I just hope that things aren't so screwed up that Obama won't be able to operate.

Posted by Time's Ratings
a resident of Another Palo Alto neighborhood
on Sep 27, 2008 at 11:48 am

Time Magazine grades McCain B-, Obama B+.

Web Link

Posted by Kissinger's Speech
a resident of Another Palo Alto neighborhood
on Sep 27, 2008 at 11:50 am

On Sept 16th at George Washington University Kissinger called for high-level talks with Iran without conditions.

Web Link

Posted by Heraclitus
a resident of Old Palo Alto
on Sep 27, 2008 at 12:09 pm

"If al-Qaeda and militant Islamism did not exist, I would be much more comfortable with Barack Obama."

On the contrary, that's exactly why I'll vote for him, and the debate was extremely helpful to me in seeing the differences between these two men. McCain has a lot of swagger and he relies on it, but he is not always in command of the facts; Obama is cool, knowledgeable, strong, and in command. My gut check: swagger is only useful sometimes. We need someone who can both swagger and reach into the diplomat's bag for other tools.

We've had eight years of thoughtless, unproductive swagger, and I think McCain was mistaken to let that side of his personality come through so strongly. Ah, well, character is fate, as Carl Rove said.

Neither Obama nor McCain did very well in the debate. McCain came off as supercilious (though clearly a brighter bulb than Bush) and as confused about the economy. Obama let McCain define his position at a number of points, and he missed great opportunities to draw distinctions between himself and McCain.

Posted by Correction On Time's Ratings
a resident of Barron Park
on Sep 27, 2008 at 12:36 pm

You got the ratings from Time mag wrong there (it was posted on the other debate thread correctly):
Obama: A- overall
McCain: B- overall

And if you add up the individual ratings, you'll see that McCain really shoudl have gotten a C+ overall, but the reviewer bumped him up one notch - perhaps to make it seem like he wasn't coming down so hard on the guy. But Obama was a full-cut about McCain.

Posted by Sharon
a resident of Midtown
on Sep 27, 2008 at 12:46 pm

Obama is using Stalinist tactics to silence political critism in Missouri

"Gov. Matt Blunt today issued the following statement on news reports that have exposed plans by U.S. Senator Barack Obama to use Missouri law enforcement to threaten and intimidate his critics.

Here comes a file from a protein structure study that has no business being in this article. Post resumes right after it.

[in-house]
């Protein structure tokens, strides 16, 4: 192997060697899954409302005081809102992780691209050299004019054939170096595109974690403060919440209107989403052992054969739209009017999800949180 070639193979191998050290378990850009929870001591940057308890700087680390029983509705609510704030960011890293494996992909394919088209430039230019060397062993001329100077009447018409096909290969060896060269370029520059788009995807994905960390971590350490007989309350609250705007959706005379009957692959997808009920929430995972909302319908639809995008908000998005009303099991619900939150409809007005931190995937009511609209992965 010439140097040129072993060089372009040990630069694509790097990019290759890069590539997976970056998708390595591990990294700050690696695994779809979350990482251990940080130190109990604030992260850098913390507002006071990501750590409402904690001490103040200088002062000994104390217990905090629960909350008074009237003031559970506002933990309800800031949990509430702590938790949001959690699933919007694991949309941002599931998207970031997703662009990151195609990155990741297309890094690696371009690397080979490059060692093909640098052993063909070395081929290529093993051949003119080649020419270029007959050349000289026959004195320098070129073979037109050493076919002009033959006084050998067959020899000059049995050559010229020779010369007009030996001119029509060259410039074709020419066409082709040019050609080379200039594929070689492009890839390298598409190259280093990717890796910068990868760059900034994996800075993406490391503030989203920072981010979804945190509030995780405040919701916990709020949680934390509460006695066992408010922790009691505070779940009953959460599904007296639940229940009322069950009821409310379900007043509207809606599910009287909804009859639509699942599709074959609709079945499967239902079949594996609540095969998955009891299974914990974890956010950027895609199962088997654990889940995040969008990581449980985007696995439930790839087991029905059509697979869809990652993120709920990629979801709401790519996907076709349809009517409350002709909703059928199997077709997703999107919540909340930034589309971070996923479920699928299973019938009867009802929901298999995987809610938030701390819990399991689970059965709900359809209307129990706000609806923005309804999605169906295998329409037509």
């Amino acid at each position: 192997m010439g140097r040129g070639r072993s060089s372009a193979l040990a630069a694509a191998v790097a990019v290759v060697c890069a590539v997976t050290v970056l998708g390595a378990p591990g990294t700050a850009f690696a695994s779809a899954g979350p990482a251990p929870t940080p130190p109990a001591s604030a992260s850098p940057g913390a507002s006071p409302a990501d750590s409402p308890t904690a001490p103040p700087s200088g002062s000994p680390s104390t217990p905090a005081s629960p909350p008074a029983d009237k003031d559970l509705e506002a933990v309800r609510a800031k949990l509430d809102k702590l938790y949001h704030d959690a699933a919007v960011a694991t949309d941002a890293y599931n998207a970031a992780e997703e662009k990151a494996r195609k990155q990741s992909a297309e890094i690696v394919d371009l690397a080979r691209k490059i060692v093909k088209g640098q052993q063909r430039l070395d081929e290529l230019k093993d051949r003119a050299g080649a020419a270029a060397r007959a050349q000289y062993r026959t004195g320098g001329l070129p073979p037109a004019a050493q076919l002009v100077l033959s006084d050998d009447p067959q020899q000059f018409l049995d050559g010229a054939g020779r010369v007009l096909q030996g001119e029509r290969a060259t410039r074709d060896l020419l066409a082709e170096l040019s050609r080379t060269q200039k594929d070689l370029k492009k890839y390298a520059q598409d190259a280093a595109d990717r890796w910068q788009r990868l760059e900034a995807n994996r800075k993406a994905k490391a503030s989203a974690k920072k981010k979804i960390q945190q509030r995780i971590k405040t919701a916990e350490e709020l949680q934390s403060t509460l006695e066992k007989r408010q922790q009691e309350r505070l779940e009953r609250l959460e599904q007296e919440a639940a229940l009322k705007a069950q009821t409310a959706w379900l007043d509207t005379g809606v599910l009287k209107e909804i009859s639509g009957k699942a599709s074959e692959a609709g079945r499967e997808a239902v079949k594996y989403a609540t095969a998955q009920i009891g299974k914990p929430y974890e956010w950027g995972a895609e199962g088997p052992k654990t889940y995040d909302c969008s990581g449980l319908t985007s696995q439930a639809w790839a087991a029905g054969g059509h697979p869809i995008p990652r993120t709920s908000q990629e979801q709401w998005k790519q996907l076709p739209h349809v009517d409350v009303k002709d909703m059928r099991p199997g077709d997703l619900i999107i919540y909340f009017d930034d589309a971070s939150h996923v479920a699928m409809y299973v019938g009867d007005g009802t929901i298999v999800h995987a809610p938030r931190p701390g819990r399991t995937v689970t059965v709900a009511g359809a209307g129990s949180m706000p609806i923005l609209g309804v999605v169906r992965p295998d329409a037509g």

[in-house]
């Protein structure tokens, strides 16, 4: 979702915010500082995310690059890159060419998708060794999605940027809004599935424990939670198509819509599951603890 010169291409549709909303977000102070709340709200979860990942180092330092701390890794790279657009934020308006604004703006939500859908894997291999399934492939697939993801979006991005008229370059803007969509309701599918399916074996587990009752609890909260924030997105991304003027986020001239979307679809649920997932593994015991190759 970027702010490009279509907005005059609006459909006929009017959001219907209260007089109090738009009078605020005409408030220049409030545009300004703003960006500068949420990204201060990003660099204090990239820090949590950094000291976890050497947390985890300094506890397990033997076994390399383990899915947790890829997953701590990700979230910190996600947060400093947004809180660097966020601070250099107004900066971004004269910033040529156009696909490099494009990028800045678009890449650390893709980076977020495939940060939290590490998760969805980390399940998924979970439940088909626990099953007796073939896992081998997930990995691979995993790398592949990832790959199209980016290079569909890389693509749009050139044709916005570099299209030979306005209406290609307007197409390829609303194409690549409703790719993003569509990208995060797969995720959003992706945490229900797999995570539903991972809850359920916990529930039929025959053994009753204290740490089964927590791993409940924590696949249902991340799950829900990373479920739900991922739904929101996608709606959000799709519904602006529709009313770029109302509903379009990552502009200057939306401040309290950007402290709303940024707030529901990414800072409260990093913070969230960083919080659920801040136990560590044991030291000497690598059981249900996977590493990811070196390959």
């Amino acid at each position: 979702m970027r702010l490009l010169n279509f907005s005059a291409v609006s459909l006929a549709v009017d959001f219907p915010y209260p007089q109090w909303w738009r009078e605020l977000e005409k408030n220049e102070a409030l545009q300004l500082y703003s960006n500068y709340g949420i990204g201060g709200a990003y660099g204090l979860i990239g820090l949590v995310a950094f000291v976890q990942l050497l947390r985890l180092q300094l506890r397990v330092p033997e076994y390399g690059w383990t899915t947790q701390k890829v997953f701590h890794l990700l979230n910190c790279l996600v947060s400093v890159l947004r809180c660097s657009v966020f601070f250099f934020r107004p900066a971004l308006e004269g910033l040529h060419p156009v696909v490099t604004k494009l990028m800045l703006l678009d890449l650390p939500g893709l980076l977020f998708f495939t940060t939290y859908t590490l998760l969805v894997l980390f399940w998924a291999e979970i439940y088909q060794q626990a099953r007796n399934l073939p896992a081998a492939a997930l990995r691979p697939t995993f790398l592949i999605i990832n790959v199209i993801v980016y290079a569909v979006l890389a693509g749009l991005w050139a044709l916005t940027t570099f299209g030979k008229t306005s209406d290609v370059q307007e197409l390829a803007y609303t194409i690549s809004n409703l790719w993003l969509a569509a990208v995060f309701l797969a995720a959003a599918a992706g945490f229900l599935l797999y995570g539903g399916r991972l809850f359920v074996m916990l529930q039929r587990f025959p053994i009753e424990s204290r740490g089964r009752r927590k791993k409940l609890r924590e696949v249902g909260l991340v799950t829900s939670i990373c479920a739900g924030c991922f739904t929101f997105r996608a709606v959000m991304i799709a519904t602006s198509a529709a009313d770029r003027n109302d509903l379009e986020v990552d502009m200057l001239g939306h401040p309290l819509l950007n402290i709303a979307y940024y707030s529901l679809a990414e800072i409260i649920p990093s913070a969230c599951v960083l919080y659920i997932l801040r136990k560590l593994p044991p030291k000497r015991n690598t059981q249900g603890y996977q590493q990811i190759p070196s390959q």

“St. Louis County Circuit Attorney Bob McCulloch, St. Louis City Circuit Attorney Jennifer Joyce, Jefferson County Sheriff Glenn Boyer, and Obama and the leader of his Missouri campaign Senator Claire McCaskill have attached the stench of police state tactics to the Obama-Biden campaign.

“What Senator Obama and his helpers are doing is scandalous beyond words, the party that claims to be the party of Thomas Jefferson is abusing the justice system and offices of public trust to silence political criticism with threats of prosecution and criminal punishment."Web Link

Posted by Peter
a resident of another community
on Sep 27, 2008 at 1:25 pm

Totally off topic Sharon. And Blunt may be trying to stir things up to divert attention from his corruption and general unpopularity. Check him out. Ask him about those emails.

Posted by tj
a resident of Old Palo Alto
on Sep 27, 2008 at 4:35 pm

One of the interesting statements by McCain was that he has hunted down corrupt politicians and money men and put them in Federal Prison as Felons.
Obama looked very uncomfortable at that moment.

Today we may begin to find out why.

Possible change of heart
Rezko talked with prosecutors, may aid probe, sources say

Rezko was a political supporter of Obama going back to when he was running for state Senate. Obama's ties to Rezko have become a political albatross for the presidential nominee, who has been forced to defend the convicted felon's fundraising activities for him and revelations Obama bought his South Side mansion on the same day in 2005 that Rezko purchased a vacant lot next door.

Officials for Obama's campaign have said prosecutors during Rezko's trial never made any suggestions that Obama was involved in anything improper.